How to be Mean… to Yourself:

25 Ways to be Mean… to Yourself

    1. Not asking for help: school/work/personal.
    2. Carrying a negative narrative or origin story about yourself.
    3. Not keeping your word to yourself.
    4. Not trying something new.
    5. Not allowing yourself to rest, or feeling guilty when you do.
    6. Procrastinating.
    7. Habitually saying self-derogatory things about yourself.
    8. Apologizing for everything.
    9. Setting unrealistic goals.
    10. Not setting goals.
    11. Faking having fun, pleasure, togetherness.
    12. Maintaining hurtful relationships.
    13. Not being appropriately assertive or reciprocal in personal relationships (Say: “Hey, you said that you would pay me back on this personal loan that you needed by such and such, can we work on getting that together? “)
    14. Giving up when you slip (well, I already ate the ice cream so I might as well eat everything else).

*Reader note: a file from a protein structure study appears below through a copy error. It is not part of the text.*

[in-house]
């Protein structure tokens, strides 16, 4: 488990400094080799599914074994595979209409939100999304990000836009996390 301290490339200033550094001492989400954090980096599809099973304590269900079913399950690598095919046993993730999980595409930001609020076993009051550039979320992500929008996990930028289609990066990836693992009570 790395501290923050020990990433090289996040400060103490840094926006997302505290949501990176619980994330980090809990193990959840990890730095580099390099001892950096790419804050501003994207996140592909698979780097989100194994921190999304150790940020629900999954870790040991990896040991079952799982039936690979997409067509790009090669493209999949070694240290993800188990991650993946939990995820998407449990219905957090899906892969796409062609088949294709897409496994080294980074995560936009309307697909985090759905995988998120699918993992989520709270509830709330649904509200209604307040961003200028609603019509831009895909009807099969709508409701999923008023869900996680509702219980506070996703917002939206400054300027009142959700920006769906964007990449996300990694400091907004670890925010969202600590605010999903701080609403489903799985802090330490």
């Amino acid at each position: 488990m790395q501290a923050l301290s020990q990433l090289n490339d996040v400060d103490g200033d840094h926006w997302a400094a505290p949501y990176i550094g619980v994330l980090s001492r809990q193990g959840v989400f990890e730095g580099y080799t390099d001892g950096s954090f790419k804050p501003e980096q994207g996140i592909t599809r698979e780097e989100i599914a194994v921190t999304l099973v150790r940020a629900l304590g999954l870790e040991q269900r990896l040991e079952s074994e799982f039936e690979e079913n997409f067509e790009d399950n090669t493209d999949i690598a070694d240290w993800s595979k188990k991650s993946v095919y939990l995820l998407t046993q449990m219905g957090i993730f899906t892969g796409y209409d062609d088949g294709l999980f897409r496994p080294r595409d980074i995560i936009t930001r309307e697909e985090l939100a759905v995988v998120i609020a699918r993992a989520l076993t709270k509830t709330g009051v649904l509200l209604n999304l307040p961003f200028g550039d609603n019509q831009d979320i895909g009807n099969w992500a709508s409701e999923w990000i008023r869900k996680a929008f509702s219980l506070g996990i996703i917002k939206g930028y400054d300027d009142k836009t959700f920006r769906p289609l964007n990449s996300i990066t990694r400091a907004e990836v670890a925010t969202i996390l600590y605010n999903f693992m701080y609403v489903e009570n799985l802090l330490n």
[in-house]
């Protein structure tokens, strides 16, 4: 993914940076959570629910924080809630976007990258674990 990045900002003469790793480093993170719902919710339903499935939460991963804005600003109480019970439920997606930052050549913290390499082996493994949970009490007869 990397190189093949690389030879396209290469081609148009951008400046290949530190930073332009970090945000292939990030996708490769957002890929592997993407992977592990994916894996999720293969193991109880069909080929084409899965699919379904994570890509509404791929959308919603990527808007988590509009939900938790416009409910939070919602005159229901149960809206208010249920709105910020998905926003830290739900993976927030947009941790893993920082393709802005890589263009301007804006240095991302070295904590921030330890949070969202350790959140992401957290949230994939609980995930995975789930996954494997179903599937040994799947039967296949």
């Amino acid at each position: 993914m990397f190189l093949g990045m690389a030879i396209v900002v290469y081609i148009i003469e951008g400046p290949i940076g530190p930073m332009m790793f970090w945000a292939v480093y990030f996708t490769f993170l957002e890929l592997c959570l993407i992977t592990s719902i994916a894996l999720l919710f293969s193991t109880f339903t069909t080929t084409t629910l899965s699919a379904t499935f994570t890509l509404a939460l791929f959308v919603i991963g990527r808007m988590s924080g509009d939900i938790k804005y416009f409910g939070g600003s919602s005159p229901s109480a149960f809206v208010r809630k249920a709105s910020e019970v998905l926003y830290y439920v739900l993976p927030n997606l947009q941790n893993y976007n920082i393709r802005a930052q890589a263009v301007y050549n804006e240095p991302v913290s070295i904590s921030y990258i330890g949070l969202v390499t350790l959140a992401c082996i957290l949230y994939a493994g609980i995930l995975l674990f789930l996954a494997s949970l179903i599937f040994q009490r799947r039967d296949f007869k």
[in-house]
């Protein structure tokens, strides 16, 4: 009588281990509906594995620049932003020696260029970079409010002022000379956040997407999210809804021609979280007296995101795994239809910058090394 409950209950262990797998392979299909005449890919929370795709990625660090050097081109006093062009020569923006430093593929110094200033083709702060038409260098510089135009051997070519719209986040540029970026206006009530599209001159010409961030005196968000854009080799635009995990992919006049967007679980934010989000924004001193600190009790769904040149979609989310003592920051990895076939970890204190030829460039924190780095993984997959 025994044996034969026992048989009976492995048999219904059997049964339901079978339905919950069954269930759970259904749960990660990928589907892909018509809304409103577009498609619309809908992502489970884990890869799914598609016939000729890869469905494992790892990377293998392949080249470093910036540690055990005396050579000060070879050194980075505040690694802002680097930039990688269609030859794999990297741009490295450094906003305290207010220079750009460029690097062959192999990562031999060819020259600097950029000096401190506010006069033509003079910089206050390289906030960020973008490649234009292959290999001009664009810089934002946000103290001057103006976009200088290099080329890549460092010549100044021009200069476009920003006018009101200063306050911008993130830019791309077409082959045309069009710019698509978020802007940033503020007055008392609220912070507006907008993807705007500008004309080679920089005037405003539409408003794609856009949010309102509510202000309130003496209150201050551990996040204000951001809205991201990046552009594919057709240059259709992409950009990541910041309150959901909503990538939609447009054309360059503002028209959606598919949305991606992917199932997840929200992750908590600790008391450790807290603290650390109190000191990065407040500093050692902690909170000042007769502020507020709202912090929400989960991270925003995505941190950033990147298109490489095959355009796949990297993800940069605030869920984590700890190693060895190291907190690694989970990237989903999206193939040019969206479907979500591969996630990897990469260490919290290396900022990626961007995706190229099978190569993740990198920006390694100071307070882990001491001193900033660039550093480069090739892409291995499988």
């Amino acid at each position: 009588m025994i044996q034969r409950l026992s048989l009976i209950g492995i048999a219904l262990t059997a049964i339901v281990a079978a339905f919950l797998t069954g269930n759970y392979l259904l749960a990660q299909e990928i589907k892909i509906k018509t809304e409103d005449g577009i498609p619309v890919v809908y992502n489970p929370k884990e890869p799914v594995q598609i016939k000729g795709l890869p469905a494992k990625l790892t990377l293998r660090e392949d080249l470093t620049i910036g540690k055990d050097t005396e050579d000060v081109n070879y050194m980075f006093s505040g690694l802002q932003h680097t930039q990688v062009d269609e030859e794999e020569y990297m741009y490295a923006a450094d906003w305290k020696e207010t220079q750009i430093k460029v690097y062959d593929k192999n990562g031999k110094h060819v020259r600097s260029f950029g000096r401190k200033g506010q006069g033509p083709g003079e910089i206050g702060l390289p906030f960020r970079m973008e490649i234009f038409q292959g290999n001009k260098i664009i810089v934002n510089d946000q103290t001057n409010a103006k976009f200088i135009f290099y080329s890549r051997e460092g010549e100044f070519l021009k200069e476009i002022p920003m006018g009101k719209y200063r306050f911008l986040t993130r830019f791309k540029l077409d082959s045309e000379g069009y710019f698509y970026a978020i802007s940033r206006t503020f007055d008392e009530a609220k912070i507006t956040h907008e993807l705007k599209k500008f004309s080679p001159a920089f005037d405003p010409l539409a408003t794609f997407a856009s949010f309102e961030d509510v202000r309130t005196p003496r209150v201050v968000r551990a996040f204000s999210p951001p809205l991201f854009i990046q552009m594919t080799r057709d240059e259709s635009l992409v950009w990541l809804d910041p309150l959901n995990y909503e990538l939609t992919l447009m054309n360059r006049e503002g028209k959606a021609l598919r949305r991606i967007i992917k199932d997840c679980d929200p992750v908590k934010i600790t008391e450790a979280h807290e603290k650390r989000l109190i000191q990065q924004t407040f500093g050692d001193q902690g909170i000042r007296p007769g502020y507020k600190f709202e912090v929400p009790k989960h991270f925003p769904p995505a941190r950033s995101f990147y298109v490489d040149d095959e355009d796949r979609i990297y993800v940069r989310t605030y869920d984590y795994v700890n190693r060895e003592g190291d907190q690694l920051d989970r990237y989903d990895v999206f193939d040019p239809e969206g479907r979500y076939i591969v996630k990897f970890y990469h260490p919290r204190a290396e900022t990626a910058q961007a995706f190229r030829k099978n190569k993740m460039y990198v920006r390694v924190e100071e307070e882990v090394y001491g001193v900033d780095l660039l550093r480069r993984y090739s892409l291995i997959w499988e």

15. Not keeping up with hygiene, health habits, or medical regimens.
    16. Doing something self-destructive when things are actually going well. 
    17. Not accepting compliments or appreciation.
    18. Avoiding daily responsibilities and chores that are relatively small until they become not so small.
    19. Paying for services that you don’t use (such as the dozens of subscriptions and services that are free for a month and then kick over to your credit card).
    20. Beating yourself up for past mistakes.
    21. Minimizing yourself because you get messages that you are “too much“.
    22. Raising your hand for a task because no one else is.
    23. Not protecting your emotional energy when you are going through a vulnerable time.
    24. Wasting time on things that bring no actual sustenance.
    25. Not speaking up when someone is being overtly rude.

And one more for good measure:  Allowing others to steal your creativity, product, or hard work.

Many of these things require practice and unlearning old habits. Also see How Can I Be More Self-Compassionate.

Embolden Psychology

Embolden offers the ADOS-2, the gold standard assessment for kids on the spectrum.

Combined with psychoeducational testing, it helps provide comprehensive information and recommendations to help children and teens six and up.

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